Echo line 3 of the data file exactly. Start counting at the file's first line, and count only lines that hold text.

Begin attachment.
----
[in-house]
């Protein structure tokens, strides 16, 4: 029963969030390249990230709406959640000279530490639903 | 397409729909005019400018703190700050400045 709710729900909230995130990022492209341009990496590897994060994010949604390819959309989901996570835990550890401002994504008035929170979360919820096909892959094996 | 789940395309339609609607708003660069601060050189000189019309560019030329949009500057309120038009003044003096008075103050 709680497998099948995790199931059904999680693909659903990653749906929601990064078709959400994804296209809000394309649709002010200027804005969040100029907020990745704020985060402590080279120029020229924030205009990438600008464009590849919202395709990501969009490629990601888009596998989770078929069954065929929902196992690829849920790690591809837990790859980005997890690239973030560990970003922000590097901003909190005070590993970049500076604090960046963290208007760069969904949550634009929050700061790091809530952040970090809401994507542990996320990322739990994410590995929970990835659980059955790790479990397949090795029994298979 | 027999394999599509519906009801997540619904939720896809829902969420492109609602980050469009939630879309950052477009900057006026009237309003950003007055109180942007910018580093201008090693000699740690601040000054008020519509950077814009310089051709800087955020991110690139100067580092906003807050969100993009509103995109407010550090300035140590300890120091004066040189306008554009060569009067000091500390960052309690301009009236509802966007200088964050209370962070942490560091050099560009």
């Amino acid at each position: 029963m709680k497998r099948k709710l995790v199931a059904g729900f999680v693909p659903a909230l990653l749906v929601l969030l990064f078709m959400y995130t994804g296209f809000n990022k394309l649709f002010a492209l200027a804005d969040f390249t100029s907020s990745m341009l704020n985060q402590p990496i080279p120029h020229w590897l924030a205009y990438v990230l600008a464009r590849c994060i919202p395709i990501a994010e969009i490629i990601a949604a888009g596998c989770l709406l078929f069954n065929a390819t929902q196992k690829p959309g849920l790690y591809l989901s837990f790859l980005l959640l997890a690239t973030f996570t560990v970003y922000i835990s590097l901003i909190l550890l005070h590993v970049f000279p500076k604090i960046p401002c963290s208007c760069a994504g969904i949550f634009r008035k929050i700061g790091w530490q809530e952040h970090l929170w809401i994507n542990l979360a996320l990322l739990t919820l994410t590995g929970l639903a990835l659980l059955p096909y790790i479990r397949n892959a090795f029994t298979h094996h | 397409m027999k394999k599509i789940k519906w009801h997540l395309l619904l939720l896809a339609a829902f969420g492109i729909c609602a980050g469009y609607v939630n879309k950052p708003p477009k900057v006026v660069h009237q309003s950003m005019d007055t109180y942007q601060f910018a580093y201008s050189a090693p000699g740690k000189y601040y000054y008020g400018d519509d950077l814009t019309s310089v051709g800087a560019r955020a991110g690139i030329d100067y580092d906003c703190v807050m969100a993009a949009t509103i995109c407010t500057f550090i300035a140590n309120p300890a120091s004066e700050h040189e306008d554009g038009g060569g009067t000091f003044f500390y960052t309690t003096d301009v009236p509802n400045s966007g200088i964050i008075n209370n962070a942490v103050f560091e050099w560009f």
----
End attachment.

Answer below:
């Amino acid at each position: 029963m709680k497998r099948k709710l995790v199931a059904g729900f999680v693909p659903a909230l990653l749906v929601l969030l990064f078709m959400y995130t994804g296209f809000n990022k394309l649709f002010a492209l200027a804005d969040f390249t100029s907020s990745m341009l704020n985060q402590p990496i080279p120029h020229w590897l924030a205009y990438v990230l600008a464009r590849c994060i919202p395709i990501a994010e969009i490629i990601a949604a888009g596998c989770l709406l078929f069954n065929a390819t929902q196992k690829p959309g849920l790690y591809l989901s837990f790859l980005l959640l997890a690239t973030f996570t560990v970003y922000i835990s590097l901003i909190l550890l005070h590993v970049f000279p500076k604090i960046p401002c963290s208007c760069a994504g969904i949550f634009r008035k929050i700061g790091w530490q809530e952040h970090l929170w809401i994507n542990l979360a996320l990322l739990t919820l994410t590995g929970l639903a990835l659980l059955p096909y790790i479990r397949n892959a090795f029994t298979h094996h | 397409m027999k394999k599509i789940k519906w009801h997540l395309l619904l939720l896809a339609a829902f969420g492109i729909c609602a980050g469009y609607v939630n879309k950052p708003p477009k900057v006026v660069h009237q309003s950003m005019d007055t109180y942007q601060f910018a580093y201008s050189a090693p000699g740690k000189y601040y000054y008020g400018d519509d950077l814009t019309s310089v051709g800087a560019r955020a991110g690139i030329d100067y580092d906003c703190v807050m969100a993009a949009t509103i995109c407010t500057f550090i300035a140590n309120p300890a120091s004066e700050h040189e306008d554009g038009g060569g009067t000091f003044f500390y960052t309690t003096d301009v009236p509802n400045s966007g200088i964050i008075n209370n962070a942490v103050f560091e050099w560009f």